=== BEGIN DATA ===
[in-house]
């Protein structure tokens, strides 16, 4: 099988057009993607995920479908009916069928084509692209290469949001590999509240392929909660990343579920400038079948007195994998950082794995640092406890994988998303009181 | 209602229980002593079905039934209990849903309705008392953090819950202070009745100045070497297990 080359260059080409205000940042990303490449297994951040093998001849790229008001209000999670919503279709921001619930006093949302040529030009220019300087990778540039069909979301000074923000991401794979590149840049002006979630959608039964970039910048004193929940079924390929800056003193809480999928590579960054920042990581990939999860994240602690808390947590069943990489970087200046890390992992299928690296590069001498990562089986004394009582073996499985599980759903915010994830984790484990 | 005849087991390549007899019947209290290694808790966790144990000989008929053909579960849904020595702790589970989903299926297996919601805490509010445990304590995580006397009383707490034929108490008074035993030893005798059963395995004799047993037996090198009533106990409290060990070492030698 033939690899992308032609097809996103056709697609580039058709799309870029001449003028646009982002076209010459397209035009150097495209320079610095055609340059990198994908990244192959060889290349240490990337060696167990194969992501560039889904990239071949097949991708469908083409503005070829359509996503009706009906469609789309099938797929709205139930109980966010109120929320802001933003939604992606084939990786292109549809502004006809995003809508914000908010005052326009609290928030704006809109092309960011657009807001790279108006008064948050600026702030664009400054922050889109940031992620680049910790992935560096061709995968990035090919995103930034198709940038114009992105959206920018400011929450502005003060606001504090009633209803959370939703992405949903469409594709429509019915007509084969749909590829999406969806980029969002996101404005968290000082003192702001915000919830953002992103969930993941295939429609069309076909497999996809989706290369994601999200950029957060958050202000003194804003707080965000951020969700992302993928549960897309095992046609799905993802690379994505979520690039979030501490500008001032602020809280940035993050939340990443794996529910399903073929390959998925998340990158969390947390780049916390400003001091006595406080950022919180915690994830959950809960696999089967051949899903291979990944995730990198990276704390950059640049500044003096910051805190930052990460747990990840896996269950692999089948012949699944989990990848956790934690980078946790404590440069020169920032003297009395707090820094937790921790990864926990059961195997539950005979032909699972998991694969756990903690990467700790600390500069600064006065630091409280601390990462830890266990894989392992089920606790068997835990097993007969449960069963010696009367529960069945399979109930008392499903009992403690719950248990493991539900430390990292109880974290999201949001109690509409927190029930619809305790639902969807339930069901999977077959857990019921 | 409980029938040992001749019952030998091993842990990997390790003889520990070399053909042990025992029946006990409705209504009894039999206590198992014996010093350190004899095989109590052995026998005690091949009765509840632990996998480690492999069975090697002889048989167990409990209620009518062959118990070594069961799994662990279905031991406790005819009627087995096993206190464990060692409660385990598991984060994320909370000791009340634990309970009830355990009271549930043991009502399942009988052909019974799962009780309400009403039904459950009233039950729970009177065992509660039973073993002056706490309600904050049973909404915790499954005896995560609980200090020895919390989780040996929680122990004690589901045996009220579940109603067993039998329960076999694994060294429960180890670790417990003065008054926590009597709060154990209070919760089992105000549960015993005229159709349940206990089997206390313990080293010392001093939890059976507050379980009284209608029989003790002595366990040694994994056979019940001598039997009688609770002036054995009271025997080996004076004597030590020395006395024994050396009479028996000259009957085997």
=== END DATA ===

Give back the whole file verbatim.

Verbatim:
[in-house]
């Protein structure tokens, strides 16, 4: 099988057009993607995920479908009916069928084509692209290469949001590999509240392929909660990343579920400038079948007195994998950082794995640092406890994988998303009181 | 209602229980002593079905039934209990849903309705008392953090819950202070009745100045070497297990 080359260059080409205000940042990303490449297994951040093998001849790229008001209000999670919503279709921001619930006093949302040529030009220019300087990778540039069909979301000074923000991401794979590149840049002006979630959608039964970039910048004193929940079924390929800056003193809480999928590579960054920042990581990939999860994240602690808390947590069943990489970087200046890390992992299928690296590069001498990562089986004394009582073996499985599980759903915010994830984790484990 | 005849087991390549007899019947209290290694808790966790144990000989008929053909579960849904020595702790589970989903299926297996919601805490509010445990304590995580006397009383707490034929108490008074035993030893005798059963395995004799047993037996090198009533106990409290060990070492030698 033939690899992308032609097809996103056709697609580039058709799309870029001449003028646009982002076209010459397209035009150097495209320079610095055609340059990198994908990244192959060889290349240490990337060696167990194969992501560039889904990239071949097949991708469908083409503005070829359509996503009706009906469609789309099938797929709205139930109980966010109120929320802001933003939604992606084939990786292109549809502004006809995003809508914000908010005052326009609290928030704006809109092309960011657009807001790279108006008064948050600026702030664009400054922050889109940031992620680049910790992935560096061709995968990035090919995103930034198709940038114009992105959206920018400011929450502005003060606001504090009633209803959370939703992405949903469409594709429509019915007509084969749909590829999406969806980029969002996101404005968290000082003192702001915000919830953002992103969930993941295939429609069309076909497999996809989706290369994601999200950029957060958050202000003194804003707080965000951020969700992302993928549960897309095992046609799905993802690379994505979520690039979030501490500008001032602020809280940035993050939340990443794996529910399903073929390959998925998340990158969390947390780049916390400003001091006595406080950022919180915690994830959950809960696999089967051949899903291979990944995730990198990276704390950059640049500044003096910051805190930052990460747990990840896996269950692999089948012949699944989990990848956790934690980078946790404590440069020169920032003297009395707090820094937790921790990864926990059961195997539950005979032909699972998991694969756990903690990467700790600390500069600064006065630091409280601390990462830890266990894989392992089920606790068997835990097993007969449960069963010696009367529960069945399979109930008392499903009992403690719950248990493991539900430390990292109880974290999201949001109690509409927190029930619809305790639902969807339930069901999977077959857990019921 | 409980029938040992001749019952030998091993842990990997390790003889520990070399053909042990025992029946006990409705209504009894039999206590198992014996010093350190004899095989109590052995026998005690091949009765509840632990996998480690492999069975090697002889048989167990409990209620009518062959118990070594069961799994662990279905031991406790005819009627087995096993206190464990060692409660385990598991984060994320909370000791009340634990309970009830355990009271549930043991009502399942009988052909019974799962009780309400009403039904459950009233039950729970009177065992509660039973073993002056706490309600904050049973909404915790499954005896995560609980200090020895919390989780040996929680122990004690589901045996009220579940109603067993039998329960076999694994060294429960180890670790417990003065008054926590009597709060154990209070919760089992105000549960015993005229159709349940206990089997206390313990080293010392001093939890059976507050379980009284209608029989003790002595366990040694994994056979019940001598039997009688609770002036054995009271025997080996004076004597030590020395006395024994050396009479028996000259009957085997």